physical powers, which unfits the system to receive the action of remedial agents, and consequently prevents the employment of those necessary means which alone can arrest the progress of disease.

The mortality comprehended under the second head will receive more particular consideration in subsequent sections of this division; it is our object in the present place, to consider such mortality as directly results from intemperance, abundant evidence of which is easily attainable.

I do not hesitate to affirm, says Linnæus, the distinguished naturalist, that the use of spirituous liquors, in our time extremely prevalent among the common people, has destroyed more lives than all the wars which have taken off so many thousands of our fellow-citizens. "Spirituous liquors," exclaims Dr. Rush, "destroy more lives than the sword, war has its intervals of destruction, but spirits operate at all times and seasons upon human life."*

The celebrated Henry Fielding, in reference to the use of gin, made the following remarks, "Should the drinking this poison be continued in its present height, during the next twenty years, there will, by that time, be very few of the common people left to drink it."'+

The history of distillation in this country

Order 7. Dyalises, Discontinuity of parts. teems with fruitful illustrations of the in

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4. The mortality occasioned by intemperance is no less a subject of alarm than the disease upon which it, in a great measure, depends. It may be said of intemperance, with much more truth than of war,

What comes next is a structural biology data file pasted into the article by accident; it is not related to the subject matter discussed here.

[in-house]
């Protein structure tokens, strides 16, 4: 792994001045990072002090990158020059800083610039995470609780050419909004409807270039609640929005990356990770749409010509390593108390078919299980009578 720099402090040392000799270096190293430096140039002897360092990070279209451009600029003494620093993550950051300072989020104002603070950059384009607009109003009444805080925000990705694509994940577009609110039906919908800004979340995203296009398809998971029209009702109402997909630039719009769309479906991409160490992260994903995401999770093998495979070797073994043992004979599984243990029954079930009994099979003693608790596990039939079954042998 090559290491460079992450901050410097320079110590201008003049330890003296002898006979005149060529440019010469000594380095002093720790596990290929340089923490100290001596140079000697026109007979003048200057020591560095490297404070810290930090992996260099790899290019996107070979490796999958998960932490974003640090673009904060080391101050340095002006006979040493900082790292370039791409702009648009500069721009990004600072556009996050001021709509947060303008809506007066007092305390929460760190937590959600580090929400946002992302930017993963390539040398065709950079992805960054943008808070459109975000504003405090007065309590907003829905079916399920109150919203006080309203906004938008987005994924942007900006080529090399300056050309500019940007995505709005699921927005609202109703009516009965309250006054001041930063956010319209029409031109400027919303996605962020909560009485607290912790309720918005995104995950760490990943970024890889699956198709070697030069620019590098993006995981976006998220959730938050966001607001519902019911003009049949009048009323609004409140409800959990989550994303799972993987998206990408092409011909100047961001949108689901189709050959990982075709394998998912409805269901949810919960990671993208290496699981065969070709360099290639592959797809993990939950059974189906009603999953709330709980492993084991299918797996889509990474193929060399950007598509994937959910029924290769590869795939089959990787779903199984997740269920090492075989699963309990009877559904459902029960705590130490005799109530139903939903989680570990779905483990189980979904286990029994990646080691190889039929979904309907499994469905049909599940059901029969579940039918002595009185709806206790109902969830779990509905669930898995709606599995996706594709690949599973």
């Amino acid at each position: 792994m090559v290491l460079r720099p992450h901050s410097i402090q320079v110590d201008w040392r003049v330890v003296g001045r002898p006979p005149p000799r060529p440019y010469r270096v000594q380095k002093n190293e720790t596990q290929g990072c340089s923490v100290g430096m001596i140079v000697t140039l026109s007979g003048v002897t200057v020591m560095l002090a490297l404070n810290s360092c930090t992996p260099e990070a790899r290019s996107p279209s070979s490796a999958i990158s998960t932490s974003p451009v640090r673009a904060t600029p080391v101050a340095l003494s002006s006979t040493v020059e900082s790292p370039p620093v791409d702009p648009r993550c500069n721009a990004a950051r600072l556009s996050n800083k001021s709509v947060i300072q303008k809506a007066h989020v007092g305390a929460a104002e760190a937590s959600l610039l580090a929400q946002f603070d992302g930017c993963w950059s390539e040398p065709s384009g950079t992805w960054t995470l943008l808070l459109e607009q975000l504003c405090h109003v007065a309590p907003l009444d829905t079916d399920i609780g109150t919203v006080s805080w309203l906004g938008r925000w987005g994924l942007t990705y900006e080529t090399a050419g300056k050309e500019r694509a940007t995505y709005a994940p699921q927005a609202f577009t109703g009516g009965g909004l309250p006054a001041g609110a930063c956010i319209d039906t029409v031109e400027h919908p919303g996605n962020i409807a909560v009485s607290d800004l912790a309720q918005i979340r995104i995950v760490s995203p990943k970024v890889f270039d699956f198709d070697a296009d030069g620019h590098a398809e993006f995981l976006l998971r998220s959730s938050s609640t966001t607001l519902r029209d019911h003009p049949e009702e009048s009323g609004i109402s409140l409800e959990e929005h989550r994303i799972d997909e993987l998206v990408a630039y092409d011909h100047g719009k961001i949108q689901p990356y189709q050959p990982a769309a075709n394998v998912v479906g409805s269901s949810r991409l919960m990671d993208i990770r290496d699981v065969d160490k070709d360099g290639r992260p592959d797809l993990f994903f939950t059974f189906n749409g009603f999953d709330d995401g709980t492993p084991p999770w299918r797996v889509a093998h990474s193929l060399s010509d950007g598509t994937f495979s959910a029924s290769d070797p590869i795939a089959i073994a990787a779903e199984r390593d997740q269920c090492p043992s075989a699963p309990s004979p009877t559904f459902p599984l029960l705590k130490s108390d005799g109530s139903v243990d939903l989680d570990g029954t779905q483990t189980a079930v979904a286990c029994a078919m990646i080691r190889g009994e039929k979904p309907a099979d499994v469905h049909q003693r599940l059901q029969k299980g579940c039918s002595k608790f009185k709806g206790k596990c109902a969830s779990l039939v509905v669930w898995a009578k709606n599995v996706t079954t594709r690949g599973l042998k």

""Tis the carnival of death; 'Tis the vintage of the grave." Milton, in the eleventh book of his Paradise Lost, says,

"Many shapes
Of death, and many are the ways that lead
To his grim cave, all dismal! yet to sense
More terrible at th' entrance than within.

-Some by violent stroke shall die,
By fire, flood, famine; by Intemperance more;
In meats and drinks, which on the earth shall bring
Diseases dire, of which a monstrous crew
Before thee shall appear."

fluence of intemperance on mortality. The London Bills of Mortality show that the number of deaths and burials in the metropolis corresponds with the consumption of spirituous liquors, and that every increase of consumption is attended with a corresponding the other hand, a diminution of the conincrease of adult and infant mortality. On sumption of alcoholic drinks is followed in a proportionate degree, by a diminution of the number of deaths.

The Bills of Mortality in 1729 rose to 29,722, in consequence of the unwise enactments passed at that period to extend the traffic in strong drink. To remedy this state of things the government interposed to check the evil by an increase of duty. The consumption of gin was consequently diminished, and, in 1730, the mortality was 26,761. The new enactment was obnoxious to the farmers, who conceived it to be detrimental to their interests. In 1732, at the time of its repeal, the mortality was 23,358. A recurrence, however, to previous habits of Lord Bacon makes the remark, that "not intemperance, was followed by an increase of one man of a thousand dies a natural death; mortality to 29,233. Similar results took and that most diseases have their rise from place in the years 1742 and 1743, and also intemperance." This observation, startling in 1751 and 1752. A striking illustration, as it may appear, is no less appropriate than however, in the rise and fall of mortality, as true in the present day. dependent on the consumption of strong We may divide this subject into two heads: drink, occurred in the years 1757 and 1758. 1. Mortality, the direct result of indulgence In consequence of a scarcity of grain, disin strong drink; and 2. The mortality pro-tillation was suspended for three years. duced in one of the two following ways. 1757, the mortality was 21,313, but in 1758, 1st. Debility of the system from intemperance which renders it unable to grapple with disease, and 2ndly. A blunted susceptibility of the


*Rush's Medical Observations. p. 63. An Inquiry into the Causes of the late increase of Street Robbers, &c. p. 22.